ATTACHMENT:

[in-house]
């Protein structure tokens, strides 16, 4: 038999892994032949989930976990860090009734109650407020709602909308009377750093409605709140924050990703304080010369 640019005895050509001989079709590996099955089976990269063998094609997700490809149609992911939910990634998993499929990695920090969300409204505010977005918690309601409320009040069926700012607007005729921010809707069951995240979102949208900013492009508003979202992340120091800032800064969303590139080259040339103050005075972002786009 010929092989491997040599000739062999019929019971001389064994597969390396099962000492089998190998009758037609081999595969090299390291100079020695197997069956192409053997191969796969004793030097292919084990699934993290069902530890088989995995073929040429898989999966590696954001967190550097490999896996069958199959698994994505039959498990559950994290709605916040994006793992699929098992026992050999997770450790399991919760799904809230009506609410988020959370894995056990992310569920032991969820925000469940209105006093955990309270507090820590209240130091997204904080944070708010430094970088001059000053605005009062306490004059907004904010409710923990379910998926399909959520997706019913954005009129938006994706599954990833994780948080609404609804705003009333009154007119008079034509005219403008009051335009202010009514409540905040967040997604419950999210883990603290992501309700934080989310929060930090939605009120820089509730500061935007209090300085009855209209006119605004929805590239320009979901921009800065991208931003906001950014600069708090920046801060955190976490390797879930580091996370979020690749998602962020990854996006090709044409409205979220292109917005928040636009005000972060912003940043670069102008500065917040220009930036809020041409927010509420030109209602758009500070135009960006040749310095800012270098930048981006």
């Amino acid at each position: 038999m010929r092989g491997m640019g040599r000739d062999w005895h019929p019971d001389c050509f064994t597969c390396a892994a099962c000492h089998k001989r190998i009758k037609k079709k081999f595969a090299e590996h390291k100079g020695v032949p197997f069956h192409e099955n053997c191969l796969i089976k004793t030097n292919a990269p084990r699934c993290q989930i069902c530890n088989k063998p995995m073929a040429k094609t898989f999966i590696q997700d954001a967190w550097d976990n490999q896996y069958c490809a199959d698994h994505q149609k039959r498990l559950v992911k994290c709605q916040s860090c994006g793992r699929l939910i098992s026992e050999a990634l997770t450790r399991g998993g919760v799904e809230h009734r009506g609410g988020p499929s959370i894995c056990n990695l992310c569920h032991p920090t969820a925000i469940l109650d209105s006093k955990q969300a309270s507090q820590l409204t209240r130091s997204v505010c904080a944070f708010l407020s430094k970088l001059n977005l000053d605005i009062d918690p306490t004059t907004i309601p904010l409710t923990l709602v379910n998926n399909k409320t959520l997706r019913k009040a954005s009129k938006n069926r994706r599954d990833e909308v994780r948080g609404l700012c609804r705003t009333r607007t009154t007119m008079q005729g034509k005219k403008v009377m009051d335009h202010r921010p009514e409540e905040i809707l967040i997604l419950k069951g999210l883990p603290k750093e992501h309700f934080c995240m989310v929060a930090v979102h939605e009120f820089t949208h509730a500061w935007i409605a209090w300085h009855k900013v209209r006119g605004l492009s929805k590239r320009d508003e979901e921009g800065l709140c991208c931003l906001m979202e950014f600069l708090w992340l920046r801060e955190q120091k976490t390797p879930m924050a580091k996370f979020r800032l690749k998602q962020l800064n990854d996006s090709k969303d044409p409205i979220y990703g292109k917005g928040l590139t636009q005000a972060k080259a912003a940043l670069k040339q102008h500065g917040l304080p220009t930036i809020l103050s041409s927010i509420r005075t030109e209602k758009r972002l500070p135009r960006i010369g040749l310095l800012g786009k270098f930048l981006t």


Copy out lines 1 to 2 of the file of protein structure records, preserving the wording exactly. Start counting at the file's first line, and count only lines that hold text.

[in-house]
């Protein structure tokens, strides 16, 4: 038999892994032949989930976990860090009734109650407020709602909308009377750093409605709140924050990703304080010369 640019005895050509001989079709590996099955089976990269063998094609997700490809149609992911939910990634998993499929990695920090969300409204505010977005918690309601409320009040069926700012607007005729921010809707069951995240979102949208900013492009508003979202992340120091800032800064969303590139080259040339103050005075972002786009 010929092989491997040599000739062999019929019971001389064994597969390396099962000492089998190998009758037609081999595969090299390291100079020695197997069956192409053997191969796969004793030097292919084990699934993290069902530890088989995995073929040429898989999966590696954001967190550097490999896996069958199959698994994505039959498990559950994290709605916040994006793992699929098992026992050999997770450790399991919760799904809230009506609410988020959370894995056990992310569920032991969820925000469940209105006093955990309270507090820590209240130091997204904080944070708010430094970088001059000053605005009062306490004059907004904010409710923990379910998926399909959520997706019913954005009129938006994706599954990833994780948080609404609804705003009333009154007119008079034509005219403008009051335009202010009514409540905040967040997604419950999210883990603290992501309700934080989310929060930090939605009120820089509730500061935007209090300085009855209209006119605004929805590239320009979901921009800065991208931003906001950014600069708090920046801060955190976490390797879930580091996370979020690749998602962020990854996006090709044409409205979220292109917005928040636009005000972060912003940043670069102008500065917040220009930036809020041409927010509420030109209602758009500070135009960006040749310095800012270098930048981006």